Posted November. 10, 2017 09:00,
Updated November. 10, 2017 09:26
Around the Banghak Stream Area in Dobong District, Seoul are signboards that bear words that appear familiar yet mysterious, such as “Yegam (hunch),” “Soopsok (In the forest) and “Yeoulmok (rapids).” These stores, whose windows are covered to prevent pedestrians from looking inside, are run-down taverns. The pubs are being replaced by local community facilities, arts and crafts and design workrooms.
Only one pub remains in operation, in contrast to the previous 31, thanks to the district’s campaigns to discourage and crackdown adult entertainment since April this year, according to Dobong District Office on Thursday. The last pub will close down next Wednesday and reopen business as a café.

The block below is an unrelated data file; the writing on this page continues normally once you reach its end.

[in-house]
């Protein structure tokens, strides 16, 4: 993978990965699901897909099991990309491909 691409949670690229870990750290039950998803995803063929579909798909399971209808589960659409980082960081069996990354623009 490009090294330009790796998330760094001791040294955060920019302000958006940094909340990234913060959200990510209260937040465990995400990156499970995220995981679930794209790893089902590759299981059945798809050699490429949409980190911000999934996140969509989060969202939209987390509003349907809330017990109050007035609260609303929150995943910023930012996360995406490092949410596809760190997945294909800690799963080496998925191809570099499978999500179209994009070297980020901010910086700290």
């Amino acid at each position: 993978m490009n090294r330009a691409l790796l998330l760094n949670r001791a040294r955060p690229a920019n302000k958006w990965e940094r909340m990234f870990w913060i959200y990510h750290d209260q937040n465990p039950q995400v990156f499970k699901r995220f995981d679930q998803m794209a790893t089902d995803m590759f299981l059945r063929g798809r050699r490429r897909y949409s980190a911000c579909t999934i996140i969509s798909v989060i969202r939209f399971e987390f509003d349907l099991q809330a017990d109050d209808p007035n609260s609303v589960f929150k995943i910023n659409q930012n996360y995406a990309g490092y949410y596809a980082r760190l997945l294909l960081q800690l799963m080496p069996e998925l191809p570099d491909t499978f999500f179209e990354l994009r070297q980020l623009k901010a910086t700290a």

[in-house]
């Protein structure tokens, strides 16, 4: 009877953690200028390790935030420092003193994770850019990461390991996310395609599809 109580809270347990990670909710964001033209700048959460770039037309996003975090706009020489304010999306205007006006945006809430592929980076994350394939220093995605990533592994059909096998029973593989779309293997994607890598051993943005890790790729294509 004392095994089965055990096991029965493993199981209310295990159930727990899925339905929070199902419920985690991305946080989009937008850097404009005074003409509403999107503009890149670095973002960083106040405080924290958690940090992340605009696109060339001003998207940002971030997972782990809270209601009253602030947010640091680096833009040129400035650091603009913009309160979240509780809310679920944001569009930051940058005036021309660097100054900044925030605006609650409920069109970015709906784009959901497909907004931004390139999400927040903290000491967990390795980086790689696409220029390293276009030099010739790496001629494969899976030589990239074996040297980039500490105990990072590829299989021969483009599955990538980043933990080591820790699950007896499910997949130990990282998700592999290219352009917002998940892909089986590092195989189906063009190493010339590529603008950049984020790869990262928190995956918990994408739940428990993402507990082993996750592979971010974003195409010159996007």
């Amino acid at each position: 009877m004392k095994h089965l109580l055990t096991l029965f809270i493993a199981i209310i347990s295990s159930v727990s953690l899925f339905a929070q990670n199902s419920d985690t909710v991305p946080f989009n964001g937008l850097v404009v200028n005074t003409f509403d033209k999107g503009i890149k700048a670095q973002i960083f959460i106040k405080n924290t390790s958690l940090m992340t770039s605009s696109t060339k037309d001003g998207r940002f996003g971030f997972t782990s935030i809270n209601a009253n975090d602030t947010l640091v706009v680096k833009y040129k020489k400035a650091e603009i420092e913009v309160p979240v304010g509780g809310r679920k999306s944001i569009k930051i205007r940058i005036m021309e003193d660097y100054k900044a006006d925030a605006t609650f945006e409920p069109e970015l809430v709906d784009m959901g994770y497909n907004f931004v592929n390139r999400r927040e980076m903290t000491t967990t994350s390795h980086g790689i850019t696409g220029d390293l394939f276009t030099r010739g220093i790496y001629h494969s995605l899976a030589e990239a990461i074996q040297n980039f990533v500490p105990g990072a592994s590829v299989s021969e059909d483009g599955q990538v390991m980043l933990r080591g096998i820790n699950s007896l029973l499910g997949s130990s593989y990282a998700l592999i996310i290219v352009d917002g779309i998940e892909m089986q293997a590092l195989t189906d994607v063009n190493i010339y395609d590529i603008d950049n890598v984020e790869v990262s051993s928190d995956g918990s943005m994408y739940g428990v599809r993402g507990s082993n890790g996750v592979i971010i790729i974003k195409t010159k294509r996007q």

The street will be transformed into a cultural avenue that promotes Hangul, the Korean alphabet. The motive has been taken from cultural heritages found west of the stream, including the grave of Princess Jeongeui of the Joseon Dynasty, the second daughter of King Sejong, who created Hangul, the home of Jeon Hyeong-pil, a scholar who discovered and kept the genuine copy of Hunminjeongeum and Kim Su-yeong Museum.